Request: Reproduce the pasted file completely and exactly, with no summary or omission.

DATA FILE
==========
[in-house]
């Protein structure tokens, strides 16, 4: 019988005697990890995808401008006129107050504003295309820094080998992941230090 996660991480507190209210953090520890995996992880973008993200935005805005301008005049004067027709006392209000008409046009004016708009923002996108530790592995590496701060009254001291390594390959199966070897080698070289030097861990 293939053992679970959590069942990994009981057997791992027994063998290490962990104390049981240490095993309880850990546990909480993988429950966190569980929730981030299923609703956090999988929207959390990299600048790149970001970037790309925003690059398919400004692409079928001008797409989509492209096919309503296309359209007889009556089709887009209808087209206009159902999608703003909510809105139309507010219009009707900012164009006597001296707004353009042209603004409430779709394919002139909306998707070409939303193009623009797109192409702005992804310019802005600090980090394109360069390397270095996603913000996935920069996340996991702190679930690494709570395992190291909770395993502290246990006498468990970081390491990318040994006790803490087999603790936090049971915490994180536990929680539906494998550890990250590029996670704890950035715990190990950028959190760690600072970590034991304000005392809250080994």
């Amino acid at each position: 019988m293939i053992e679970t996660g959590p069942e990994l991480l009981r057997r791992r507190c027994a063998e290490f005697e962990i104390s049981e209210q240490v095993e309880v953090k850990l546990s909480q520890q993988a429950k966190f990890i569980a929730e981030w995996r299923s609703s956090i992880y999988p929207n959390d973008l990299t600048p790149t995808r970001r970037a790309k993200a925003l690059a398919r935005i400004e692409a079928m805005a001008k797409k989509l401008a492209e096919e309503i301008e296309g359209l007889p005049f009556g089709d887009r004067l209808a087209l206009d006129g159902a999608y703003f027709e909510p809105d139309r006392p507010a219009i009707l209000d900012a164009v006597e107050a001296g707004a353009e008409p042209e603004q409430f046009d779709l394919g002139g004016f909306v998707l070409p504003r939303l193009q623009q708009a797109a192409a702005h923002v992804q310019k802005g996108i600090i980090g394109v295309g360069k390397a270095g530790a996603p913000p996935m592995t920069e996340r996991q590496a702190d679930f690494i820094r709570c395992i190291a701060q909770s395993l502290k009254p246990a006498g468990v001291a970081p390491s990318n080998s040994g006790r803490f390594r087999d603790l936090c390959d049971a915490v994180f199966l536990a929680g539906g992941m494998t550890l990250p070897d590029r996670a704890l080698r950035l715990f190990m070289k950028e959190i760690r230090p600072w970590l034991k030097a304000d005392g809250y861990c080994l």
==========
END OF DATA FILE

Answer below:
[in-house]
């Protein structure tokens, strides 16, 4: 019988005697990890995808401008006129107050504003295309820094080998992941230090 996660991480507190209210953090520890995996992880973008993200935005805005301008005049004067027709006392209000008409046009004016708009923002996108530790592995590496701060009254001291390594390959199966070897080698070289030097861990 293939053992679970959590069942990994009981057997791992027994063998290490962990104390049981240490095993309880850990546990909480993988429950966190569980929730981030299923609703956090999988929207959390990299600048790149970001970037790309925003690059398919400004692409079928001008797409989509492209096919309503296309359209007889009556089709887009209808087209206009159902999608703003909510809105139309507010219009009707900012164009006597001296707004353009042209603004409430779709394919002139909306998707070409939303193009623009797109192409702005992804310019802005600090980090394109360069390397270095996603913000996935920069996340996991702190679930690494709570395992190291909770395993502290246990006498468990970081390491990318040994006790803490087999603790936090049971915490994180536990929680539906494998550890990250590029996670704890950035715990190990950028959190760690600072970590034991304000005392809250080994």
């Amino acid at each position: 019988m293939i053992e679970t996660g959590p069942e990994l991480l009981r057997r791992r507190c027994a063998e290490f005697e962990i104390s049981e209210q240490v095993e309880v953090k850990l546990s909480q520890q993988a429950k966190f990890i569980a929730e981030w995996r299923s609703s956090i992880y999988p929207n959390d973008l990299t600048p790149t995808r970001r970037a790309k993200a925003l690059a398919r935005i400004e692409a079928m805005a001008k797409k989509l401008a492209e096919e309503i301008e296309g359209l007889p005049f009556g089709d887009r004067l209808a087209l206009d006129g159902a999608y703003f027709e909510p809105d139309r006392p507010a219009i009707l209000d900012a164009v006597e107050a001296g707004a353009e008409p042209e603004q409430f046009d779709l394919g002139g004016f909306v998707l070409p504003r939303l193009q623009q708009a797109a192409a702005h923002v992804q310019k802005g996108i600090i980090g394109v295309g360069k390397a270095g530790a996603p913000p996935m592995t920069e996340r996991q590496a702190d679930f690494i820094r709570c395992i190291a701060q909770s395993l502290k009254p246990a006498g468990v001291a970081p390491s990318n080998s040994g006790r803490f390594r087999d603790l936090c390959d049971a915490v994180f199966l536990a929680g539906g992941m494998t550890l990250p070897d590029r996670a704890l080698r950035l715990f190990m070289k950028e959190i760690r230090p600072w970590l034991k030097a304000d005392g809250y861990c080994l």